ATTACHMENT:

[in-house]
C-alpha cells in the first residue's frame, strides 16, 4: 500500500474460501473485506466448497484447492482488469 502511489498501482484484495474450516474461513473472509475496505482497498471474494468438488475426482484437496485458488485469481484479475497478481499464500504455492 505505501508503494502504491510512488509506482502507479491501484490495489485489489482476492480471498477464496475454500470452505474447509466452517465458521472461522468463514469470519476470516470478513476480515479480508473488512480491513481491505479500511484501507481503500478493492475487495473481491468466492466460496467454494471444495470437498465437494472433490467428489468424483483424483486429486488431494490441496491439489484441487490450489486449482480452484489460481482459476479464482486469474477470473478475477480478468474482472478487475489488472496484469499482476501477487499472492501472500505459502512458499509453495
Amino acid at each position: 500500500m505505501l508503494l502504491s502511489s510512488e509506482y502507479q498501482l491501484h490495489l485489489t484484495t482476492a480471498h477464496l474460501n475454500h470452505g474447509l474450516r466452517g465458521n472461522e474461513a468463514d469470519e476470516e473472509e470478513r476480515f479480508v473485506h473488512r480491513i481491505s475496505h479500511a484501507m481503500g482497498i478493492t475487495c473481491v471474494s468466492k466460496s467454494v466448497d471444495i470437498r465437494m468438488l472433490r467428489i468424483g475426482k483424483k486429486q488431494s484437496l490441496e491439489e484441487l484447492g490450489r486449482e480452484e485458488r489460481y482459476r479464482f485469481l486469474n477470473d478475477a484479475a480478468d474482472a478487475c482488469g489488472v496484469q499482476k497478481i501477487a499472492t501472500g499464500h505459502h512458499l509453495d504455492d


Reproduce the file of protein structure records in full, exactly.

[in-house]
C-alpha cells in the first residue's frame, strides 16, 4: 500500500474460501473485506466448497484447492482488469 502511489498501482484484495474450516474461513473472509475496505482497498471474494468438488475426482484437496485458488485469481484479475497478481499464500504455492 505505501508503494502504491510512488509506482502507479491501484490495489485489489482476492480471498477464496475454500470452505474447509466452517465458521472461522468463514469470519476470516470478513476480515479480508473488512480491513481491505479500511484501507481503500478493492475487495473481491468466492466460496467454494471444495470437498465437494472433490467428489468424483483424483486429486488431494490441496491439489484441487490450489486449482480452484489460481482459476479464482486469474477470473478475477480478468474482472478487475489488472496484469499482476501477487499472492501472500505459502512458499509453495
Amino acid at each position: 500500500m505505501l508503494l502504491s502511489s510512488e509506482y502507479q498501482l491501484h490495489l485489489t484484495t482476492a480471498h477464496l474460501n475454500h470452505g474447509l474450516r466452517g465458521n472461522e474461513a468463514d469470519e476470516e473472509e470478513r476480515f479480508v473485506h473488512r480491513i481491505s475496505h479500511a484501507m481503500g482497498i478493492t475487495c473481491v471474494s468466492k466460496s467454494v466448497d471444495i470437498r465437494m468438488l472433490r467428489i468424483g475426482k483424483k486429486q488431494s484437496l490441496e491439489e484441487l484447492g490450489r486449482e480452484e485458488r489460481y482459476r479464482f485469481l486469474n477470473d478475477a484479475a480478468d474482472a478487475c482488469g489488472v496484469q499482476k497478481i501477487a499472492t501472500g499464500h505459502h512458499l509453495d504455492d